Contributor: Gordon K. Klintworth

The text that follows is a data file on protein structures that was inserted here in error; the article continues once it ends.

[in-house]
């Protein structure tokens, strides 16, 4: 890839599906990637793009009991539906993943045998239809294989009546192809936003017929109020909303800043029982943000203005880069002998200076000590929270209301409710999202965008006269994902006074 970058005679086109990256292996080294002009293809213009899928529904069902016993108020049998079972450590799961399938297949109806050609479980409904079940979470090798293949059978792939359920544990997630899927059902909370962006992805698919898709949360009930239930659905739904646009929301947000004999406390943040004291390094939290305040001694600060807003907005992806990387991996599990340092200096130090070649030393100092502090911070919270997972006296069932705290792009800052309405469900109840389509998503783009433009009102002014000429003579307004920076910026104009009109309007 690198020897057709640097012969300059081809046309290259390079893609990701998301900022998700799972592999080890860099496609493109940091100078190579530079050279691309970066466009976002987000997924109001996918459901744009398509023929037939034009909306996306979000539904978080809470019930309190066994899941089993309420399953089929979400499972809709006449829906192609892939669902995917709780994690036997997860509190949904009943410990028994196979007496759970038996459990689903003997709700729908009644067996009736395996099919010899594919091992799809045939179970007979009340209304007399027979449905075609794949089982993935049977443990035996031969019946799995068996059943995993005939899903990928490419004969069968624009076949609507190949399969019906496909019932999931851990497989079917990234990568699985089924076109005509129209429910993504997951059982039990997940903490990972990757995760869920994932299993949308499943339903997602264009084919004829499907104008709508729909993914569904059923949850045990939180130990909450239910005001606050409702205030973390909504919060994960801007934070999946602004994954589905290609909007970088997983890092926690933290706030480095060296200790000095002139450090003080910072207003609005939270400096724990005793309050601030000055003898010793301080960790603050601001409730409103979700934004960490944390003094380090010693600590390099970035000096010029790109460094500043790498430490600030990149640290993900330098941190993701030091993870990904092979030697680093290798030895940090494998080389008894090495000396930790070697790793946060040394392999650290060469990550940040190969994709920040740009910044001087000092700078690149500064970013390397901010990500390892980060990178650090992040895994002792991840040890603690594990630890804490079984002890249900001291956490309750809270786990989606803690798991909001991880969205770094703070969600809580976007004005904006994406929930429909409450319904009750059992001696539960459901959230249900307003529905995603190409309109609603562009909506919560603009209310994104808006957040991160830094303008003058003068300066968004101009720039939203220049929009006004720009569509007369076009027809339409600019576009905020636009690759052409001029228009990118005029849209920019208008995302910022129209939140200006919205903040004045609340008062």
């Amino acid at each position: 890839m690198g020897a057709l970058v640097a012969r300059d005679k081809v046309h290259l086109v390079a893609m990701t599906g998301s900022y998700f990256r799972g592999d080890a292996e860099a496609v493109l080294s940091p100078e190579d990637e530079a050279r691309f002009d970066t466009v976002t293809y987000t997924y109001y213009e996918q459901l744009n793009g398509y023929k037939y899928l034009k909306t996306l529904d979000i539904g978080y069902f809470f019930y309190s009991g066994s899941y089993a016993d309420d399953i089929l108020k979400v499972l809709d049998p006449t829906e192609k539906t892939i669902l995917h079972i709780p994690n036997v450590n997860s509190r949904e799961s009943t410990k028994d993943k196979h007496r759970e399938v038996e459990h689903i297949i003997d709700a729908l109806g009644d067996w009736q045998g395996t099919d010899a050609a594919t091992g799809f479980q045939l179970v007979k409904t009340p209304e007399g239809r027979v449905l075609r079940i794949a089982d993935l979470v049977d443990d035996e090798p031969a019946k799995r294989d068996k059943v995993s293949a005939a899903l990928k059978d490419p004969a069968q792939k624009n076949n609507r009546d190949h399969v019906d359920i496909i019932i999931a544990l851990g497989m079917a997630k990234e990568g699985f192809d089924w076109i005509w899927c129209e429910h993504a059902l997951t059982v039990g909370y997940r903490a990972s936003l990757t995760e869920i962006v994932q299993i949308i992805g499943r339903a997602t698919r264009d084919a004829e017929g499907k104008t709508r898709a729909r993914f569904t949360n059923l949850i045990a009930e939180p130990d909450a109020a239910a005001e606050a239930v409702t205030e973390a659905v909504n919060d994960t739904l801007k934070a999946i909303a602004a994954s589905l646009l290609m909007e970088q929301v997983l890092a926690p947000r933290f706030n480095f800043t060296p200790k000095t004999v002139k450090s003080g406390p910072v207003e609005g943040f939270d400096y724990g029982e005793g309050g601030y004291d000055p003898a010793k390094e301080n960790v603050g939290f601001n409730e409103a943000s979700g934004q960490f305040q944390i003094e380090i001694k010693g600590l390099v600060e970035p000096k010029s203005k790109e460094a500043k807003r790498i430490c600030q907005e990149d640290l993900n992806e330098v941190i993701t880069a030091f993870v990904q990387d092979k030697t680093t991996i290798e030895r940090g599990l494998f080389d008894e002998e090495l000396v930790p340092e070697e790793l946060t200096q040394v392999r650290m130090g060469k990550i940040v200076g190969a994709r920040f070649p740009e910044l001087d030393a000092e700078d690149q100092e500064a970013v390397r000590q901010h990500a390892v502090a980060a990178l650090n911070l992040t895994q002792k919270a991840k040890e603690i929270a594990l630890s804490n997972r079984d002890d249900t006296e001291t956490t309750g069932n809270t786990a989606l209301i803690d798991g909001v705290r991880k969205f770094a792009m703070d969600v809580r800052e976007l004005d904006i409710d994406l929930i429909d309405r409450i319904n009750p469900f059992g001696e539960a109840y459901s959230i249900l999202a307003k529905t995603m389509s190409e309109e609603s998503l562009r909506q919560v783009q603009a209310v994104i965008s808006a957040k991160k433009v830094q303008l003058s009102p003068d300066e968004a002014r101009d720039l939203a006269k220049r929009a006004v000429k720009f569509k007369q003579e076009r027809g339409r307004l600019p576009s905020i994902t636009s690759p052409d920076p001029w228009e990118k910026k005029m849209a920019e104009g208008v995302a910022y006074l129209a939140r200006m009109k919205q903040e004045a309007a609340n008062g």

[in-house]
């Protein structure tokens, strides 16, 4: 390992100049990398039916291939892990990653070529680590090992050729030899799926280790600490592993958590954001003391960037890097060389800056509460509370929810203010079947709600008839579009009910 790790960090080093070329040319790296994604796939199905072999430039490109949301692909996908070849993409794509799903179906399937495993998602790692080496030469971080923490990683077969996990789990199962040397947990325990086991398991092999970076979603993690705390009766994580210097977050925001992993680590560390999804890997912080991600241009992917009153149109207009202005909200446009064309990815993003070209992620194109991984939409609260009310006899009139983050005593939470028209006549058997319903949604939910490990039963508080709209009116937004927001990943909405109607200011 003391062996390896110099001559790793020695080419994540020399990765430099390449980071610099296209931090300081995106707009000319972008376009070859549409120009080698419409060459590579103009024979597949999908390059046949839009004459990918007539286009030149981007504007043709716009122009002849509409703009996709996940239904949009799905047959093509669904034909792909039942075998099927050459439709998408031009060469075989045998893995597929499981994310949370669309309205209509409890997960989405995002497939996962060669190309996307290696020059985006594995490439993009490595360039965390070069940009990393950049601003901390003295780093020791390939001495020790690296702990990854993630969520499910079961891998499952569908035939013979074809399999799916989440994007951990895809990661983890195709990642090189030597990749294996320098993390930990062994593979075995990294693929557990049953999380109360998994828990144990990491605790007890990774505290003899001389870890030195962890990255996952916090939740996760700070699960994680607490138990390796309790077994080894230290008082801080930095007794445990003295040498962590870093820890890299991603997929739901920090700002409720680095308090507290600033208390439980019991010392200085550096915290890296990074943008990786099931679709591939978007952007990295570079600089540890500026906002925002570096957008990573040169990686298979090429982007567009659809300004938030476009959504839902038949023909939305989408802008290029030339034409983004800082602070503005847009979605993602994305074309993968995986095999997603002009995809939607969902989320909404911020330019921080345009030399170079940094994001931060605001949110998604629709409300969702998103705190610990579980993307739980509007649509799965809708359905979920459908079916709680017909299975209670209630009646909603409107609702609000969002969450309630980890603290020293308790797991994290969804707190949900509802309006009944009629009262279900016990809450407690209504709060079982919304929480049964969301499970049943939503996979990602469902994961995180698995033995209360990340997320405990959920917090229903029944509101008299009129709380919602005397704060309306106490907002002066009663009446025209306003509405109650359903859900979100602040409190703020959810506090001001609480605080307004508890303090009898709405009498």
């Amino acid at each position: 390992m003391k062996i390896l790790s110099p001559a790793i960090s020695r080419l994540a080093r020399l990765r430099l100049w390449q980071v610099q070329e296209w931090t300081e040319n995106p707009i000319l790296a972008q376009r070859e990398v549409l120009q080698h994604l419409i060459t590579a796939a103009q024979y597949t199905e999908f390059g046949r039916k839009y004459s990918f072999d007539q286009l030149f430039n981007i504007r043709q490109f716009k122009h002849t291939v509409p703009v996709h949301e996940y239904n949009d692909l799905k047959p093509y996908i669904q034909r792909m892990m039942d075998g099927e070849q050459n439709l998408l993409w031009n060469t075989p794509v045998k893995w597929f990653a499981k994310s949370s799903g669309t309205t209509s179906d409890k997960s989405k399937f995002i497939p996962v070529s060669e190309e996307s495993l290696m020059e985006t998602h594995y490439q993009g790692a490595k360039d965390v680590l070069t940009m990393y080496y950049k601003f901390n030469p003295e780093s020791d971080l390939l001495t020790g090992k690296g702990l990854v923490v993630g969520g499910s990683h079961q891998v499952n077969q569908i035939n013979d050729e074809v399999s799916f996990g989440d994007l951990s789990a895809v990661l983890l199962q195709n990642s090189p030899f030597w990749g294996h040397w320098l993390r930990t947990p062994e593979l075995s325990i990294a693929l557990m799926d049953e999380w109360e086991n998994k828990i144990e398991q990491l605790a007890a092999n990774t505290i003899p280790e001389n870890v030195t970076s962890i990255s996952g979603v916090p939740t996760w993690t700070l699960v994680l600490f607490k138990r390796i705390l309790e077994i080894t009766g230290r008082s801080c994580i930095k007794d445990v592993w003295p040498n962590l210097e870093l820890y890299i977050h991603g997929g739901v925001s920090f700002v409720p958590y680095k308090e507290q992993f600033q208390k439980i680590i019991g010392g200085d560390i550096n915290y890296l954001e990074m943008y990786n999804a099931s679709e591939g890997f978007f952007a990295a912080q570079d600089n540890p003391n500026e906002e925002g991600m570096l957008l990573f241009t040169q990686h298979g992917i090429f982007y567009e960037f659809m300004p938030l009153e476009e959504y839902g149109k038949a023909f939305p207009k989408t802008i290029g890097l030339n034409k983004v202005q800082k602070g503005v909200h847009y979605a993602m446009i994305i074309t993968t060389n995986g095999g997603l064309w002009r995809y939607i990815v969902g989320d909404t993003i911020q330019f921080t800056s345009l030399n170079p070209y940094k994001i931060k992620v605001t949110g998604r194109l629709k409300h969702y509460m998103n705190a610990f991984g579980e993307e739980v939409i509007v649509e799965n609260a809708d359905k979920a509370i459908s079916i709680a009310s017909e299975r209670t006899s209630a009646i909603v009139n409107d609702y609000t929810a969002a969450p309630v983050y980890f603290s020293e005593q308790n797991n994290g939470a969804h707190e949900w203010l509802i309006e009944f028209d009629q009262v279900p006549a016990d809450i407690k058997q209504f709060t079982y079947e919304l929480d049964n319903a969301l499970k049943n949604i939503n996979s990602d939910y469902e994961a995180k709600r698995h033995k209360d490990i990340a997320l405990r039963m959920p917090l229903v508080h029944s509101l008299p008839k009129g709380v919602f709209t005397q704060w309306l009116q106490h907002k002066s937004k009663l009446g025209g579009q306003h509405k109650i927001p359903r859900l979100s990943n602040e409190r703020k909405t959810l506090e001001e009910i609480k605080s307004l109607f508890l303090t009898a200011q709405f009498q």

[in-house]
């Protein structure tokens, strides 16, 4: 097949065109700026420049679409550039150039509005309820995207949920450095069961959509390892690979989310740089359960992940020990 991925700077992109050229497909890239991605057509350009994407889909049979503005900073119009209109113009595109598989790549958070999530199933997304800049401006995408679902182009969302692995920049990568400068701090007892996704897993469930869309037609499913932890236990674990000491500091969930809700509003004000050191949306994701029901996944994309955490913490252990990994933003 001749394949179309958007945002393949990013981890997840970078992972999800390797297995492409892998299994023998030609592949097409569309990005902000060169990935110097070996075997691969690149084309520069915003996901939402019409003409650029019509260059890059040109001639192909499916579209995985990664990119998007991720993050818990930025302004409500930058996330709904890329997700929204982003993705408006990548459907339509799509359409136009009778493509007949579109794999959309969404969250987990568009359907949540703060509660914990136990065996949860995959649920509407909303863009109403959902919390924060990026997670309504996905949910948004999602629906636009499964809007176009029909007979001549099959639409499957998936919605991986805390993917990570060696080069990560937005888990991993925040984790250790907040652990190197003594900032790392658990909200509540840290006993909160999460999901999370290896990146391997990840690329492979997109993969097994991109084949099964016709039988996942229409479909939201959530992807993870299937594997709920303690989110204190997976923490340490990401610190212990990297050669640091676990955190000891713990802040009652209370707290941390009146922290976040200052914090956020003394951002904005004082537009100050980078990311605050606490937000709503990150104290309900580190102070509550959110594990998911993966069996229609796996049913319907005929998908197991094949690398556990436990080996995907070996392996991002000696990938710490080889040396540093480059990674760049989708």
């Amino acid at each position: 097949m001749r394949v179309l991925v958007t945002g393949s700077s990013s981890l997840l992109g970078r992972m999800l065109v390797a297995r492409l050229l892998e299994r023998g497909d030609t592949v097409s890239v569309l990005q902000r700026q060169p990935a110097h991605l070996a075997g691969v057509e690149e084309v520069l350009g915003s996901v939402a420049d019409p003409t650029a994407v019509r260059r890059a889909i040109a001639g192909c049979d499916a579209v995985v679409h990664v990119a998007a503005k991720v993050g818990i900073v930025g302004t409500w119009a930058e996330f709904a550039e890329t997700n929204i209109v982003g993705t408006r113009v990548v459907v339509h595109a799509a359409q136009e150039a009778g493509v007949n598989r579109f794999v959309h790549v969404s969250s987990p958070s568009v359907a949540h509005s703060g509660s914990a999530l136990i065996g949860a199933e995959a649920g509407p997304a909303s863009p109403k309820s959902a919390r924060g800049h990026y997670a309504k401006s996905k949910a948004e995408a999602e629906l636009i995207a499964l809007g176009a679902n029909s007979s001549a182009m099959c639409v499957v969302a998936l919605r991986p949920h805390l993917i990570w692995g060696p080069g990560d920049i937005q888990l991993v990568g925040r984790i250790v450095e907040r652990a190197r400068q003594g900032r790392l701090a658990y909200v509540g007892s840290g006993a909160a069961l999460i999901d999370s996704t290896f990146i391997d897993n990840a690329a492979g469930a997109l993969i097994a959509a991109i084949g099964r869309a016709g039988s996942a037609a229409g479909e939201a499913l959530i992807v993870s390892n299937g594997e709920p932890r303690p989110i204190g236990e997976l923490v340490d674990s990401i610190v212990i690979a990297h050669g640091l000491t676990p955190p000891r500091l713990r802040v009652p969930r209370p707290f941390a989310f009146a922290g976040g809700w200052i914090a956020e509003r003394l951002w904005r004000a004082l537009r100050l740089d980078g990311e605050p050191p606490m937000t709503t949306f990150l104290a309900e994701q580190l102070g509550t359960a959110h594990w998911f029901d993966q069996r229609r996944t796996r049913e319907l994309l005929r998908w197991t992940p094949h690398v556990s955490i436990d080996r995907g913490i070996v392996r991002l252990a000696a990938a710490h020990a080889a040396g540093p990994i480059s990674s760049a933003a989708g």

Lepromatous leprosy is a Mycobacterium infection caused by Mycobacterium leprae. There is little if any cell-mediated response to the pathogen. The disease is most prevalent in the tropics and subtopics (Africa, Mexico, Central America, Middle East, India, Southern Europe, China, Southeast Asia). It also occurs in the Southern United States. The skin and peripheral nerves are affected most often, but the respiratory system, vascular endothelium and reticuloendothelial system may be involved. Lesions of the cornea may be prominent. Lepromatous leprosy is characterized by nodular and diffuse lesions with vast numbers of bacteria within macrophages. The affected individuals have a negative lepromin test because of anergy and the disease is rapidly progressive and fatal. Lepromatous leprosy needs to be differentiated from other conditions associated with a xanthogranulomatous reaction (xanthogranuloma).